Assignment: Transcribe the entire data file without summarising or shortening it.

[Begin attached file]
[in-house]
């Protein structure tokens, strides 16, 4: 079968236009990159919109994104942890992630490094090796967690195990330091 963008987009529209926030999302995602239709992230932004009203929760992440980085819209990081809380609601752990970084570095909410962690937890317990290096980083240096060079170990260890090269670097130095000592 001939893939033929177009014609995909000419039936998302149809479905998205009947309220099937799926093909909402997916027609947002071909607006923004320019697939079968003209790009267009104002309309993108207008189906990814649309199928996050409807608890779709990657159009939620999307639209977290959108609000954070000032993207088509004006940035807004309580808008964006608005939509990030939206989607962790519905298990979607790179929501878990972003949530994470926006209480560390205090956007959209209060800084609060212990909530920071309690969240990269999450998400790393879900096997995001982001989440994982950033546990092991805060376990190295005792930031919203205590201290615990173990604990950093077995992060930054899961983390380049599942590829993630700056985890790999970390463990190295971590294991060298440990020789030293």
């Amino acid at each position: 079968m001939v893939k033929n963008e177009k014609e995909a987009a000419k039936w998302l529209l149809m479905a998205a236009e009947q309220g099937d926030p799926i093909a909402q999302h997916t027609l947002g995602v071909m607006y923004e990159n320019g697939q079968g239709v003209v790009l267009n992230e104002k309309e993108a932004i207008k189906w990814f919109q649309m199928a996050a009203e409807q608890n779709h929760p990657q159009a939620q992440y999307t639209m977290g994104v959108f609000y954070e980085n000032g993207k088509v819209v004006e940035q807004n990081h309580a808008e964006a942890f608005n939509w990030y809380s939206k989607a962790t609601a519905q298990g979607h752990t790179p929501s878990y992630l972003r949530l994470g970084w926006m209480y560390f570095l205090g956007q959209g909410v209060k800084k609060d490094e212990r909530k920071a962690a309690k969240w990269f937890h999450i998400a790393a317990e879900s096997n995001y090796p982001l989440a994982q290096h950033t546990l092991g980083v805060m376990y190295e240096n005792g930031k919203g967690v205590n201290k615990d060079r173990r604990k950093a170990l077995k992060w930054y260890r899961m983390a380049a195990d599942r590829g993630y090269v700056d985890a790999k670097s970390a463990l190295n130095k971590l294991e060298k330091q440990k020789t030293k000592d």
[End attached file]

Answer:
[in-house]
């Protein structure tokens, strides 16, 4: 079968236009990159919109994104942890992630490094090796967690195990330091 963008987009529209926030999302995602239709992230932004009203929760992440980085819209990081809380609601752990970084570095909410962690937890317990290096980083240096060079170990260890090269670097130095000592 001939893939033929177009014609995909000419039936998302149809479905998205009947309220099937799926093909909402997916027609947002071909607006923004320019697939079968003209790009267009104002309309993108207008189906990814649309199928996050409807608890779709990657159009939620999307639209977290959108609000954070000032993207088509004006940035807004309580808008964006608005939509990030939206989607962790519905298990979607790179929501878990972003949530994470926006209480560390205090956007959209209060800084609060212990909530920071309690969240990269999450998400790393879900096997995001982001989440994982950033546990092991805060376990190295005792930031919203205590201290615990173990604990950093077995992060930054899961983390380049599942590829993630700056985890790999970390463990190295971590294991060298440990020789030293």
């Amino acid at each position: 079968m001939v893939k033929n963008e177009k014609e995909a987009a000419k039936w998302l529209l149809m479905a998205a236009e009947q309220g099937d926030p799926i093909a909402q999302h997916t027609l947002g995602v071909m607006y923004e990159n320019g697939q079968g239709v003209v790009l267009n992230e104002k309309e993108a932004i207008k189906w990814f919109q649309m199928a996050a009203e409807q608890n779709h929760p990657q159009a939620q992440y999307t639209m977290g994104v959108f609000y954070e980085n000032g993207k088509v819209v004006e940035q807004n990081h309580a808008e964006a942890f608005n939509w990030y809380s939206k989607a962790t609601a519905q298990g979607h752990t790179p929501s878990y992630l972003r949530l994470g970084w926006m209480y560390f570095l205090g956007q959209g909410v209060k800084k609060d490094e212990r909530k920071a962690a309690k969240w990269f937890h999450i998400a790393a317990e879900s096997n995001y090796p982001l989440a994982q290096h950033t546990l092991g980083v805060m376990y190295e240096n005792g930031k919203g967690v205590n201290k615990d060079r173990r604990k950093a170990l077995k992060w930054y260890r899961m983390a380049a195990d599942r590829g993630y090269v700056d985890a790999k670097s970390a463990l190295n130095k971590l294991e060298k330091q440990k020789t030293k000592d």